Michael Hammond is a well-travelled freelance journalist and broadcaster. He has worked for newspapers in Ottawa, Kitchener-Waterloo and Peterborough, covering everything from city hall to technology. Michael was also Business Editor at CFRA 580 AM in the early 2000s and host of Business@Night. He is a published author. His first novel, Redemption Song, was published by Baico in 2006.
Nick Taylor-Vaisey is a transplanted Scarborian who has spent seven years watching politics in the nation’s capital. He studied political science in university, and he’s now a freelance journalist who writes about federal politics and higher education more than anything else. He claims bylines in a number of serious publications, including the Globe and Mail and the Ottawa Citizen, and he’s an associate editor at This Magazine. You can read more about Nick at his personal website: nicktv.ca.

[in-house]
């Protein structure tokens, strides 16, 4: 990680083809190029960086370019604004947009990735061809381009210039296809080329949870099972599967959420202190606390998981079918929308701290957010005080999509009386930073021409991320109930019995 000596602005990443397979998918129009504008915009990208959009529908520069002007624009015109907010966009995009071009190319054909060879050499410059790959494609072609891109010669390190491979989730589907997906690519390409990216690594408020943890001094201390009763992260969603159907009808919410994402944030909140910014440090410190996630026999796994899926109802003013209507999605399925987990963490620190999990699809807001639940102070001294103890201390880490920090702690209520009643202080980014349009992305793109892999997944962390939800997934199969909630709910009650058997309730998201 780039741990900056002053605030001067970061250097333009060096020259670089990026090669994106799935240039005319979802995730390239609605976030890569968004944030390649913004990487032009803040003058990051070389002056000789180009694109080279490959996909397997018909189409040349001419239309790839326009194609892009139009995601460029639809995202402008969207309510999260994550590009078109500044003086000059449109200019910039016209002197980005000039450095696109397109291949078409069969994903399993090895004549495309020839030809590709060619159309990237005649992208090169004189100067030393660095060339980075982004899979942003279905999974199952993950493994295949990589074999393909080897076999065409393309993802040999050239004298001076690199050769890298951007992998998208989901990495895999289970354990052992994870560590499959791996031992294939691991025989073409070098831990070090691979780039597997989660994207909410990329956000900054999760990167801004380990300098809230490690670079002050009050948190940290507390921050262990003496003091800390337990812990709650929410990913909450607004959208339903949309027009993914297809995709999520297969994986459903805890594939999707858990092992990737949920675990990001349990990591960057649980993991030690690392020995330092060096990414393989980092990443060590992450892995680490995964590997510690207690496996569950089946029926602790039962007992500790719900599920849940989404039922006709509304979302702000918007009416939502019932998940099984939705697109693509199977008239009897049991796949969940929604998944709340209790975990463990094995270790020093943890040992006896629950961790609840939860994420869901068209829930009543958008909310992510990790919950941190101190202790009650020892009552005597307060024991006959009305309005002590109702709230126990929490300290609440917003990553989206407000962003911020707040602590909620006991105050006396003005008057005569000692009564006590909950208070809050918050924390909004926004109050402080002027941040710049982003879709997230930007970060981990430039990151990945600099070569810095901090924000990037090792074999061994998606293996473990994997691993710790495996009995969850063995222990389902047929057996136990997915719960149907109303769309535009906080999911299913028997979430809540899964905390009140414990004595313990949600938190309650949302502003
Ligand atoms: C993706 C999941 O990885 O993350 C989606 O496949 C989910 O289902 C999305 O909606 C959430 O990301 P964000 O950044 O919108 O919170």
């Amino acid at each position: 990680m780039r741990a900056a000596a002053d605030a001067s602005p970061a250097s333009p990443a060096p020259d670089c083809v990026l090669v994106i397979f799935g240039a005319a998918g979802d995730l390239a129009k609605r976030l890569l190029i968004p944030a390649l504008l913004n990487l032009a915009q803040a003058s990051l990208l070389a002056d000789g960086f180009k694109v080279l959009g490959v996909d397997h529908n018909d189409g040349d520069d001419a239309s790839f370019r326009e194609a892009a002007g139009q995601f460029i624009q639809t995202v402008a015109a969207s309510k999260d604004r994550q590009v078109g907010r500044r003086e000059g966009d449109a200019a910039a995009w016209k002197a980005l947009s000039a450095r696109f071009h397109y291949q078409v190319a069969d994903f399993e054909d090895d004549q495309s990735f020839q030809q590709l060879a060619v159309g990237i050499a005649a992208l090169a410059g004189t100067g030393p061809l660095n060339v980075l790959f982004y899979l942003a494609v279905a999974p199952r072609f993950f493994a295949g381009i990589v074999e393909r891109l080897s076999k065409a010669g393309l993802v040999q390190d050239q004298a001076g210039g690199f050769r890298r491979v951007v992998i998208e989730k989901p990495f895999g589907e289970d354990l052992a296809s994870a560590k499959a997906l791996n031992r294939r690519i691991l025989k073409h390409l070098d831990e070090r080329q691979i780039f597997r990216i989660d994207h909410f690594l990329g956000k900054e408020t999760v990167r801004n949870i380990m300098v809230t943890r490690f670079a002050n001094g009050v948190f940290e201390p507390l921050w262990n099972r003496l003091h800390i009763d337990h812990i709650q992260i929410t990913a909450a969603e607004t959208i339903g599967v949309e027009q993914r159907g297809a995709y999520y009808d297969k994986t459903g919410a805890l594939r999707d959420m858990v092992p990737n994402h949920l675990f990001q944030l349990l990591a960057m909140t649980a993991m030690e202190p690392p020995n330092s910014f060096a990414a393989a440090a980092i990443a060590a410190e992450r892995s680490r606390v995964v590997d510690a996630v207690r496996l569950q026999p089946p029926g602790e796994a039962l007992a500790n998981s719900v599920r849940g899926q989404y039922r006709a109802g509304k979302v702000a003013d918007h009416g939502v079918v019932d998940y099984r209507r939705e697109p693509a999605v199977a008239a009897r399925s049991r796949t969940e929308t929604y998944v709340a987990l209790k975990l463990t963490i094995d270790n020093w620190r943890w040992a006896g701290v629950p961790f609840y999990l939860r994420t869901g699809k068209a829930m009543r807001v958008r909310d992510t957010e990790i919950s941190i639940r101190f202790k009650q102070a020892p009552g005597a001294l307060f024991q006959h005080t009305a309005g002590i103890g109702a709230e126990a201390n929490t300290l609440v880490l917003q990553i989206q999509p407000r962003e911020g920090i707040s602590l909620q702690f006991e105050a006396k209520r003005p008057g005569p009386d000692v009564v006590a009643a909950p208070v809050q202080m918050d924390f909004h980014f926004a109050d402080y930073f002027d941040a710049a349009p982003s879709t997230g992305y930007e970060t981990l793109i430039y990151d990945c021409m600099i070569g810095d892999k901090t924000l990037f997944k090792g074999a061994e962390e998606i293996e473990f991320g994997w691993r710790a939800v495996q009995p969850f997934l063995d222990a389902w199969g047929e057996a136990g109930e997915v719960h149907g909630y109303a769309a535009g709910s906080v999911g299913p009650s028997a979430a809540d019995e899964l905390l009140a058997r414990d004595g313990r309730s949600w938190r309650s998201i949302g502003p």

Patrick Baud is a bilingual Kingstonian at heart who usually calls Toronto home, but is currently migrating eastward first to Ottawa, and this autumn, to Quebec City. He writes mostly on Canadian and Ontario politics with the occasional forays into constitutional law and democratic theory. Politically, he is a fiercely independent, progressive moderate. He also blogs at publicgoods.wordpress.com.
Richard Albert offers non-partisan commentary on Canadian politics and public institutions. Richard is a proud Canadian, a native of Quebec, a constitutional law professor, and the world’s foremost connoisseur of dried fruit. Learn more about Richard at his personal website.